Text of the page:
Tenant group Generation Rent insists that it has raised enough money through crowdfunding for its survival, despite hitting just a quarter of its target.
Its website previously stated that if the group did not meet it’s £60,000 target, staff must be laid off, meaning that the organisation could only have existed with the help of volunteers.
However, despite under £18,000 being raised in donations, Generation Rent claims it will operate as a team of two – it’s director Betsy Dillner and communications manager Dan Wilson Craw – until at least next spring, when it hopes to have found further funding.
Generation Rent Misses Crowdfunding Target – What Now?
Generation Rent was offered a grant of £45,500 from the Joseph Rowntree Foundation, which will be spent on fighting for rent controls in London.
After a year-and-a-half of its existence, Generation Rent has successfully pushed the Government to protect private tenants from revenge evictions, cut landlord tax breaks and regulate letting agents.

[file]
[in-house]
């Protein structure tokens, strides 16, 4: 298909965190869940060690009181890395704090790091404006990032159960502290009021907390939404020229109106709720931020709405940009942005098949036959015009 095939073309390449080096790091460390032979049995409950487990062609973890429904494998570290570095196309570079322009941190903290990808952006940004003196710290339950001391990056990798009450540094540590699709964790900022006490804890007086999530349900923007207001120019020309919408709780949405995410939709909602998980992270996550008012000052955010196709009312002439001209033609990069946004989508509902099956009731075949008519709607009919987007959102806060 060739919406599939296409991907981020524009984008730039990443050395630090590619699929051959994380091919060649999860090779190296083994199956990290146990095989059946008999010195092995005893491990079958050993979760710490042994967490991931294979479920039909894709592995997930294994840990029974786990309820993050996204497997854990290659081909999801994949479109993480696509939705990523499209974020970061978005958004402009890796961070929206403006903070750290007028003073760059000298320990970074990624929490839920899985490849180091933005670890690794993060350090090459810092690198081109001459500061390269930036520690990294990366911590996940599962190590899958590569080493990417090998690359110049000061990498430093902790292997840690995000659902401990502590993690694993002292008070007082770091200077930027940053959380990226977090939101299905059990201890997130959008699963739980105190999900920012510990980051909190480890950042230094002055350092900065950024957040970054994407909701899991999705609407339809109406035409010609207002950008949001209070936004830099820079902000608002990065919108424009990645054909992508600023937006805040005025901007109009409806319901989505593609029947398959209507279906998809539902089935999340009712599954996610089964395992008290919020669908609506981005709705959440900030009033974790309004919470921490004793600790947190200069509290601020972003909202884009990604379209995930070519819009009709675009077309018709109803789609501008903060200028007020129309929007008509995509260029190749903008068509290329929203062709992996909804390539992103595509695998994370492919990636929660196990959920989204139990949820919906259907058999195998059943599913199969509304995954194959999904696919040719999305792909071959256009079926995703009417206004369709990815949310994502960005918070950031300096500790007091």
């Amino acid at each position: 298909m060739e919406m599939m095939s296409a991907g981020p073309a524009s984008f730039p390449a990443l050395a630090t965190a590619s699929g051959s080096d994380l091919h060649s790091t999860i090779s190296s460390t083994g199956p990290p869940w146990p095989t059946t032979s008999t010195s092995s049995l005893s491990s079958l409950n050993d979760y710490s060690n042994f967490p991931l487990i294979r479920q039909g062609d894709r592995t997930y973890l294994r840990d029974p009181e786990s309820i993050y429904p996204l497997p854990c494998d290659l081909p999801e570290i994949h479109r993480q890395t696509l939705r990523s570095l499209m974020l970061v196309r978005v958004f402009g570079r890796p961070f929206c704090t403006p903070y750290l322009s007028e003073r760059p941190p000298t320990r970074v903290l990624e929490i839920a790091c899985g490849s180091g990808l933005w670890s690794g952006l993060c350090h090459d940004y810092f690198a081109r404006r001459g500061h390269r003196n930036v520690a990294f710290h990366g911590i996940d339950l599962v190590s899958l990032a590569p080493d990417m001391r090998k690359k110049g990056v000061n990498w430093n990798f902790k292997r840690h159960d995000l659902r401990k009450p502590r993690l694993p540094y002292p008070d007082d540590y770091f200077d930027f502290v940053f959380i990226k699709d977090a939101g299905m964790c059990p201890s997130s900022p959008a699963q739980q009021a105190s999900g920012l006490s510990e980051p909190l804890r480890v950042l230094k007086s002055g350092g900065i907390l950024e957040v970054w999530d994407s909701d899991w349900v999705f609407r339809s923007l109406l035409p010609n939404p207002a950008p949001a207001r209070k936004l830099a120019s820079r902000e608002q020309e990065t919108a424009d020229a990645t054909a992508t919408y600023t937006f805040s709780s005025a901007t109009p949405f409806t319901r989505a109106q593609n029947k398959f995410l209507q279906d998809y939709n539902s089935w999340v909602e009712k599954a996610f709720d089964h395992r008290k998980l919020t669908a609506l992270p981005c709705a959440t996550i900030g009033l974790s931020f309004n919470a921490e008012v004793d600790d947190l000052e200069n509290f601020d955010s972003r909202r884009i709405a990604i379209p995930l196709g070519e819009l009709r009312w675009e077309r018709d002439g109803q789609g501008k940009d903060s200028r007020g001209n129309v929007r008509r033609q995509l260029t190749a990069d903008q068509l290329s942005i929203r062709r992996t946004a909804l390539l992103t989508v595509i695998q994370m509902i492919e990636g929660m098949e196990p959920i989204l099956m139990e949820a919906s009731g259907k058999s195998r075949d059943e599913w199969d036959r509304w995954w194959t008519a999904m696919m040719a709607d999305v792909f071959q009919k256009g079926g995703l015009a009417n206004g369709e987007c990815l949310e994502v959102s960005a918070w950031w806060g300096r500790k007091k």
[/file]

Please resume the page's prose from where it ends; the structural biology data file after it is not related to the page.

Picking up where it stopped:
It began its crowdfunding mission after the Nationwide Foundation pulled its funding of the group.
The Generation Rent website said: “We have three things to do by next spring: push the Government into protecting tenants from criminal landlords, win a commitment from the next Mayor of London to bring down rents in the city, and secure longer term grant funding.
“We are already working on all three but this money is needed to keep the team in place and avoid losing any momentum.
“If we only hit our minimum we will have to lay off the team but the campaign can still exist as a volunteer-run organisation.”1
Furthermore, a spokesperson said in July that if Generation Rent did not raise enough money by the 31st August deadline, “there is a real danger that the campaign will simply vanish, and with it the national voice of private renters in the media and political debate.”
However, yesterday the group claimed it has raised enough money to “keep campaigning for private renters across the UK.”1
Dillner comments: “A month ago, our future looked very bleak, with no guarantee that we would be able to survive past September.
“The team here has thrown everything we had at fundraising and we have been humbled by the response. It is an incredible feeling to see the number of people and organisations with the confidence in us to donate to keep us in existence.
“We now have a big task to keep representing the growing private renter population and we will continue to rely on people power for our success.”1